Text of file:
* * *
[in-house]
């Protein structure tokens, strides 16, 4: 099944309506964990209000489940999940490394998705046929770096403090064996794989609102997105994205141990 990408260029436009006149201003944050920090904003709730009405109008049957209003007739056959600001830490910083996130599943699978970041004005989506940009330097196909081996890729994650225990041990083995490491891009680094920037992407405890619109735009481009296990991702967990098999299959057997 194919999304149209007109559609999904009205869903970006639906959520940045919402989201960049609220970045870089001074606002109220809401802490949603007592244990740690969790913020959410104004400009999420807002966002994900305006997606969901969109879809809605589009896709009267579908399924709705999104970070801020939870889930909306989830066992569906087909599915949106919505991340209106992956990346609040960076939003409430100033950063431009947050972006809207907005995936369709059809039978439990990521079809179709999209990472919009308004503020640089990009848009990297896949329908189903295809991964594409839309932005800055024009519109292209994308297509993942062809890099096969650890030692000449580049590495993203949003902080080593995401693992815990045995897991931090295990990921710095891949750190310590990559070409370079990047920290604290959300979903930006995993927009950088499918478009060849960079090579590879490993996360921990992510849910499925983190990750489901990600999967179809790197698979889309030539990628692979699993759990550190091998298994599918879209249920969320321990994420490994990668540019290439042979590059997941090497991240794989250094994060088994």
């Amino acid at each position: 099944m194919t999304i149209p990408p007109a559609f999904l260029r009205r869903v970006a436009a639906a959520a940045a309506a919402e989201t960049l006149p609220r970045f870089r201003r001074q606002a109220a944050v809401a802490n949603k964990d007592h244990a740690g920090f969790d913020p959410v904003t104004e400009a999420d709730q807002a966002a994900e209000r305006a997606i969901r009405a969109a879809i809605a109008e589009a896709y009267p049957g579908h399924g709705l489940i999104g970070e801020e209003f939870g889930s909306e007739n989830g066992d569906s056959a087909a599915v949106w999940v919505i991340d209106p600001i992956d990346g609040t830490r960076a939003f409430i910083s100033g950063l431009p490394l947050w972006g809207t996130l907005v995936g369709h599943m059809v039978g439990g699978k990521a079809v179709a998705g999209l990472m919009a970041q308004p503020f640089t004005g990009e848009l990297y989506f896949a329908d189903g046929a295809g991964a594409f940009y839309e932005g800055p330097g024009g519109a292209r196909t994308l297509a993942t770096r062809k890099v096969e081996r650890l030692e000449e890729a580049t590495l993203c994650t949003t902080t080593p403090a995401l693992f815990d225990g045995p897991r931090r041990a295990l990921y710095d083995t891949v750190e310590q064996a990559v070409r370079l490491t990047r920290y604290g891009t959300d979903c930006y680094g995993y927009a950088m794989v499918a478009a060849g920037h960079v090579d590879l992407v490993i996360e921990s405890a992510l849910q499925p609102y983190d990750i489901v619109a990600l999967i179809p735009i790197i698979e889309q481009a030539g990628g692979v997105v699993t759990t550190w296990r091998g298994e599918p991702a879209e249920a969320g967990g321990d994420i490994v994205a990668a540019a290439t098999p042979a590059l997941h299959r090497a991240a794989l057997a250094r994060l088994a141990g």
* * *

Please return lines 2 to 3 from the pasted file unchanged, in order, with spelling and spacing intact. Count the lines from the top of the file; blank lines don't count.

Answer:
């Protein structure tokens, strides 16, 4: 099944309506964990209000489940999940490394998705046929770096403090064996794989609102997105994205141990 990408260029436009006149201003944050920090904003709730009405109008049957209003007739056959600001830490910083996130599943699978970041004005989506940009330097196909081996890729994650225990041990083995490491891009680094920037992407405890619109735009481009296990991702967990098999299959057997 194919999304149209007109559609999904009205869903970006639906959520940045919402989201960049609220970045870089001074606002109220809401802490949603007592244990740690969790913020959410104004400009999420807002966002994900305006997606969901969109879809809605589009896709009267579908399924709705999104970070801020939870889930909306989830066992569906087909599915949106919505991340209106992956990346609040960076939003409430100033950063431009947050972006809207907005995936369709059809039978439990990521079809179709999209990472919009308004503020640089990009848009990297896949329908189903295809991964594409839309932005800055024009519109292209994308297509993942062809890099096969650890030692000449580049590495993203949003902080080593995401693992815990045995897991931090295990990921710095891949750190310590990559070409370079990047920290604290959300979903930006995993927009950088499918478009060849960079090579590879490993996360921990992510849910499925983190990750489901990600999967179809790197698979889309030539990628692979699993759990550190091998298994599918879209249920969320321990994420490994990668540019290439042979590059997941090497991240794989250094994060088994």
């Amino acid at each position: 099944m194919t999304i149209p990408p007109a559609f999904l260029r009205r869903v970006a436009a639906a959520a940045a309506a919402e989201t960049l006149p609220r970045f870089r201003r001074q606002a109220a944050v809401a802490n949603k964990d007592h244990a740690g920090f969790d913020p959410v904003t104004e400009a999420d709730q807002a966002a994900e209000r305006a997606i969901r009405a969109a879809i809605a109008e589009a896709y009267p049957g579908h399924g709705l489940i999104g970070e801020e209003f939870g889930s909306e007739n989830g066992d569906s056959a087909a599915v949106w999940v919505i991340d209106p600001i992956d990346g609040t830490r960076a939003f409430i910083s100033g950063l431009p490394l947050w972006g809207t996130l907005v995936g369709h599943m059809v039978g439990g699978k990521a079809v179709a998705g999209l990472m919009a970041q308004p503020f640089t004005g990009e848009l990297y989506f896949a329908d189903g046929a295809g991964a594409f940009y839309e932005g800055p330097g024009g519109a292209r196909t994308l297509a993942t770096r062809k890099v096969e081996r650890l030692e000449e890729a580049t590495l993203c994650t949003t902080t080593p403090a995401l693992f815990d225990g045995p897991r931090r041990a295990l990921y710095d083995t891949v750190e310590q064996a990559v070409r370079l490491t990047r920290y604290g891009t959300d979903c930006y680094g995993y927009a950088m794989v499918a478009a060849g920037h960079v090579d590879l992407v490993i996360e921990s405890a992510l849910q499925p609102y983190d990750i489901v619109a990600l999967i179809p735009i790197i698979e889309q481009a030539g990628g692979v997105v699993t759990t550190w296990r091998g298994e599918p991702a879209e249920a969320g967990g321990d994420i490994v994205a990668a540019a290439t098999p042979a590059l997941h299959r090497a991240a794989l057997a250094r994060l088994a141990g």